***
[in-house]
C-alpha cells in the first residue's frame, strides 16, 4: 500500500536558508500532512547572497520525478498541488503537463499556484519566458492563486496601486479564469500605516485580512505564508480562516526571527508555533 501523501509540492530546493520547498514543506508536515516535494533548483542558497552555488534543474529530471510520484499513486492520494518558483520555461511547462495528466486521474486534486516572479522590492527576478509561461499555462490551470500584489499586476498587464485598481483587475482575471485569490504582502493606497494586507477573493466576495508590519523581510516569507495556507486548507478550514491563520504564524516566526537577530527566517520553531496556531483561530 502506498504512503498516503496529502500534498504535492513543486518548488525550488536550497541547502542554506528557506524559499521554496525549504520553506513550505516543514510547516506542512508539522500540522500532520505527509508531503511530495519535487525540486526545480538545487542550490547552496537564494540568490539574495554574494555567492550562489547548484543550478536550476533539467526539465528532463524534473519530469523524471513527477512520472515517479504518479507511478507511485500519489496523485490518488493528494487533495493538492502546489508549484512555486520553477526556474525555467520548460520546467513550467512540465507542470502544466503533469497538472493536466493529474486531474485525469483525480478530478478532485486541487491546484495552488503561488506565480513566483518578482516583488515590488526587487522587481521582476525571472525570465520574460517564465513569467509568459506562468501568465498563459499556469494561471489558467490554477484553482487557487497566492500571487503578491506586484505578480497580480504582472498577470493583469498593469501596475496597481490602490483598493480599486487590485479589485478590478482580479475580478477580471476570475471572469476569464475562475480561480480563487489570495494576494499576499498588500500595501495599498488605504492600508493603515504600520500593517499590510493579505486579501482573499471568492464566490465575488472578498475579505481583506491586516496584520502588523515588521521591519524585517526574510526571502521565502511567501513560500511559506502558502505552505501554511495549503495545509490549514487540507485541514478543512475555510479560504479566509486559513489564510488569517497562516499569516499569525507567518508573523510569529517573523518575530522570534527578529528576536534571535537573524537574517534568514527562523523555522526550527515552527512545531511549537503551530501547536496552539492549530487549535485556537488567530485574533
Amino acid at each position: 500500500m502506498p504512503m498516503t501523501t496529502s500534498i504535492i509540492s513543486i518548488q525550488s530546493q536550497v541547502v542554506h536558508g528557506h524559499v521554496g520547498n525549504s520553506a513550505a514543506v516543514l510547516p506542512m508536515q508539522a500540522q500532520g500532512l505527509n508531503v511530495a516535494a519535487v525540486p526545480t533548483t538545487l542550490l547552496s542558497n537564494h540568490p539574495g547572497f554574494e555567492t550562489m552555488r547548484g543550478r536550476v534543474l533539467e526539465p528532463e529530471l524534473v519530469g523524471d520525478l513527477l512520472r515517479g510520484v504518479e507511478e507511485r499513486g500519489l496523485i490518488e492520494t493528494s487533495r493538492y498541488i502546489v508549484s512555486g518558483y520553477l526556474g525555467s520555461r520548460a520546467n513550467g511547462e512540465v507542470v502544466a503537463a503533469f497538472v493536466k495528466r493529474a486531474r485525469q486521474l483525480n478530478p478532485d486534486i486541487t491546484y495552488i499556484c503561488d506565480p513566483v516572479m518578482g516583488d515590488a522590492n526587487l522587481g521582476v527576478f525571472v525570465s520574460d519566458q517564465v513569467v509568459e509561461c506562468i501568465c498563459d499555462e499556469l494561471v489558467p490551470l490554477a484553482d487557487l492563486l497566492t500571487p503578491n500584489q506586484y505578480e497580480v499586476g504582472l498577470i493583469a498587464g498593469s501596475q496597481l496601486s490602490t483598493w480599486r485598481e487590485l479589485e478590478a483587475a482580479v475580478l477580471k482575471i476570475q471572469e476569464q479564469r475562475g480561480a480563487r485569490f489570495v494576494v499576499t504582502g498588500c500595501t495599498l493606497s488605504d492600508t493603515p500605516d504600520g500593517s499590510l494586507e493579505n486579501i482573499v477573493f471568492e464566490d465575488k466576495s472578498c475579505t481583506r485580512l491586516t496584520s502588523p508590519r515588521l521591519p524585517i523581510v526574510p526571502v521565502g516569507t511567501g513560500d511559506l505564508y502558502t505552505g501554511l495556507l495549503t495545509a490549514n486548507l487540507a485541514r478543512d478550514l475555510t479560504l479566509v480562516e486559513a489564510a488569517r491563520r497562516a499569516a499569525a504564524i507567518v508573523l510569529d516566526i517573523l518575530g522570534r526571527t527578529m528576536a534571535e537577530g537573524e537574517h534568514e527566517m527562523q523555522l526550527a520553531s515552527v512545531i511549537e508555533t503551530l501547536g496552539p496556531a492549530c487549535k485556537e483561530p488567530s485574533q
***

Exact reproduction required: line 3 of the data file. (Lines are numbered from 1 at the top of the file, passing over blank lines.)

Amino acid at each position: 500500500m502506498p504512503m498516503t501523501t496529502s500534498i504535492i509540492s513543486i518548488q525550488s530546493q536550497v541547502v542554506h536558508g528557506h524559499v521554496g520547498n525549504s520553506a513550505a514543506v516543514l510547516p506542512m508536515q508539522a500540522q500532520g500532512l505527509n508531503v511530495a516535494a519535487v525540486p526545480t533548483t538545487l542550490l547552496s542558497n537564494h540568490p539574495g547572497f554574494e555567492t550562489m552555488r547548484g543550478r536550476v534543474l533539467e526539465p528532463e529530471l524534473v519530469g523524471d520525478l513527477l512520472r515517479g510520484v504518479e507511478e507511485r499513486g500519489l496523485i490518488e492520494t493528494s487533495r493538492y498541488i502546489v508549484s512555486g518558483y520553477l526556474g525555467s520555461r520548460a520546467n513550467g511547462e512540465v507542470v502544466a503537463a503533469f497538472v493536466k495528466r493529474a486531474r485525469q486521474l483525480n478530478p478532485d486534486i486541487t491546484y495552488i499556484c503561488d506565480p513566483v516572479m518578482g516583488d515590488a522590492n526587487l522587481g521582476v527576478f525571472v525570465s520574460d519566458q517564465v513569467v509568459e509561461c506562468i501568465c498563459d499555462e499556469l494561471v489558467p490551470l490554477a484553482d487557487l492563486l497566492t500571487p503578491n500584489q506586484y505578480e497580480v499586476g504582472l498577470i493583469a498587464g498593469s501596475q496597481l496601486s490602490t483598493w480599486r485598481e487590485l479589485e478590478a483587475a482580479v475580478l477580471k482575471i476570475q471572469e476569464q479564469r475562475g480561480a480563487r485569490f489570495v494576494v499576499t504582502g498588500c500595501t495599498l493606497s488605504d492600508t493603515p500605516d504600520g500593517s499590510l494586507e493579505n486579501i482573499v477573493f471568492e464566490d465575488k466576495s472578498c475579505t481583506r485580512l491586516t496584520s502588523p508590519r515588521l521591519p524585517i523581510v526574510p526571502v521565502g516569507t511567501g513560500d511559506l505564508y502558502t505552505g501554511l495556507l495549503t495545509a490549514n486548507l487540507a485541514r478543512d478550514l475555510t479560504l479566509v480562516e486559513a489564510a488569517r491563520r497562516a499569516a499569525a504564524i507567518v508573523l510569529d516566526i517573523l518575530g522570534r526571527t527578529m528576536a534571535e537577530g537573524e537574517h534568514e527566517m527562523q523555522l526550527a520553531s515552527v512545531i511549537e508555533t503551530l501547536g496552539p496556531a492549530c487549535k485556537e483561530p488567530s485574533q